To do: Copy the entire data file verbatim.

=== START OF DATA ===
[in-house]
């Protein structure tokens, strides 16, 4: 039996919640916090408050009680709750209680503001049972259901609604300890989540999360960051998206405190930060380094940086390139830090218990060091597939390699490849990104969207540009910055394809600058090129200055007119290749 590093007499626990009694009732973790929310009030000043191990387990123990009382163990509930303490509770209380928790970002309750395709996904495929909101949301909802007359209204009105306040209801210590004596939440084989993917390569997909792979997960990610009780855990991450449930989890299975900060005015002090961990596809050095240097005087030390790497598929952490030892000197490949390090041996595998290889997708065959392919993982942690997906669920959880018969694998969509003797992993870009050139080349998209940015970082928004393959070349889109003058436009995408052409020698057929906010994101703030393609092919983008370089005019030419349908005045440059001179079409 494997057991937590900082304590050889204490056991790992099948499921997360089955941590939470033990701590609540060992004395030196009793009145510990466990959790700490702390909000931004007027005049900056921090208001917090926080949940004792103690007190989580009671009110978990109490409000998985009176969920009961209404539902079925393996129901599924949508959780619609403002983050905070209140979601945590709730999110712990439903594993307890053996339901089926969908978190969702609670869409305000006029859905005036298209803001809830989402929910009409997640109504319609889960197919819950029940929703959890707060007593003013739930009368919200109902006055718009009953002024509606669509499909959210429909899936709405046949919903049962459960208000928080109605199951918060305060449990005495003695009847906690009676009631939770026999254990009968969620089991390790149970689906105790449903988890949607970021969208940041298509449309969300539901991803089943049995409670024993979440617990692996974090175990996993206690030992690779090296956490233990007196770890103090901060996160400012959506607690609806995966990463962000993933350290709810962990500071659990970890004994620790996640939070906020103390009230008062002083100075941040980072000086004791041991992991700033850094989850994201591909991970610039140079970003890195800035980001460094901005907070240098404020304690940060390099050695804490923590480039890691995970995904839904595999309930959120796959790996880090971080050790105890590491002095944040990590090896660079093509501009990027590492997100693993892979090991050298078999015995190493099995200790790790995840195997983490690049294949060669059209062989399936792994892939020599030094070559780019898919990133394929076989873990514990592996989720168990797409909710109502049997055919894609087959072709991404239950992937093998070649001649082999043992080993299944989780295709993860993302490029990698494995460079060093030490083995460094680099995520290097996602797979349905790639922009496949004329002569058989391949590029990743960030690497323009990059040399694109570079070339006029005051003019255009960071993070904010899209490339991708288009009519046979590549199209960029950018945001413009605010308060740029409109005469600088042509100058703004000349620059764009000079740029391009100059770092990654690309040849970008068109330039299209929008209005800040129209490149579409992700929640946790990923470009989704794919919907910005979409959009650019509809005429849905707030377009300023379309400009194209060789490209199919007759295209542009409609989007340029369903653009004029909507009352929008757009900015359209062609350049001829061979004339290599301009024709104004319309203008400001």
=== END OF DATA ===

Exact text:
[in-house]
């Protein structure tokens, strides 16, 4: 039996919640916090408050009680709750209680503001049972259901609604300890989540999360960051998206405190930060380094940086390139830090218990060091597939390699490849990104969207540009910055394809600058090129200055007119290749 590093007499626990009694009732973790929310009030000043191990387990123990009382163990509930303490509770209380928790970002309750395709996904495929909101949301909802007359209204009105306040209801210590004596939440084989993917390569997909792979997960990610009780855990991450449930989890299975900060005015002090961990596809050095240097005087030390790497598929952490030892000197490949390090041996595998290889997708065959392919993982942690997906669920959880018969694998969509003797992993870009050139080349998209940015970082928004393959070349889109003058436009995408052409020698057929906010994101703030393609092919983008370089005019030419349908005045440059001179079409 494997057991937590900082304590050889204490056991790992099948499921997360089955941590939470033990701590609540060992004395030196009793009145510990466990959790700490702390909000931004007027005049900056921090208001917090926080949940004792103690007190989580009671009110978990109490409000998985009176969920009961209404539902079925393996129901599924949508959780619609403002983050905070209140979601945590709730999110712990439903594993307890053996339901089926969908978190969702609670869409305000006029859905005036298209803001809830989402929910009409997640109504319609889960197919819950029940929703959890707060007593003013739930009368919200109902006055718009009953002024509606669509499909959210429909899936709405046949919903049962459960208000928080109605199951918060305060449990005495003695009847906690009676009631939770026999254990009968969620089991390790149970689906105790449903988890949607970021969208940041298509449309969300539901991803089943049995409670024993979440617990692996974090175990996993206690030992690779090296956490233990007196770890103090901060996160400012959506607690609806995966990463962000993933350290709810962990500071659990970890004994620790996640939070906020103390009230008062002083100075941040980072000086004791041991992991700033850094989850994201591909991970610039140079970003890195800035980001460094901005907070240098404020304690940060390099050695804490923590480039890691995970995904839904595999309930959120796959790996880090971080050790105890590491002095944040990590090896660079093509501009990027590492997100693993892979090991050298078999015995190493099995200790790790995840195997983490690049294949060669059209062989399936792994892939020599030094070559780019898919990133394929076989873990514990592996989720168990797409909710109502049997055919894609087959072709991404239950992937093998070649001649082999043992080993299944989780295709993860993302490029990698494995460079060093030490083995460094680099995520290097996602797979349905790639922009496949004329002569058989391949590029990743960030690497323009990059040399694109570079070339006029005051003019255009960071993070904010899209490339991708288009009519046979590549199209960029950018945001413009605010308060740029409109005469600088042509100058703004000349620059764009000079740029391009100059770092990654690309040849970008068109330039299209929008209005800040129209490149579409992700929640946790990923470009989704794919919907910005979409959009650019509809005429849905707030377009300023379309400009194209060789490209199919007759295209542009409609989007340029369903653009004029909507009352929008757009900015359209062609350049001829061979004339290599301009024709104004319309203008400001």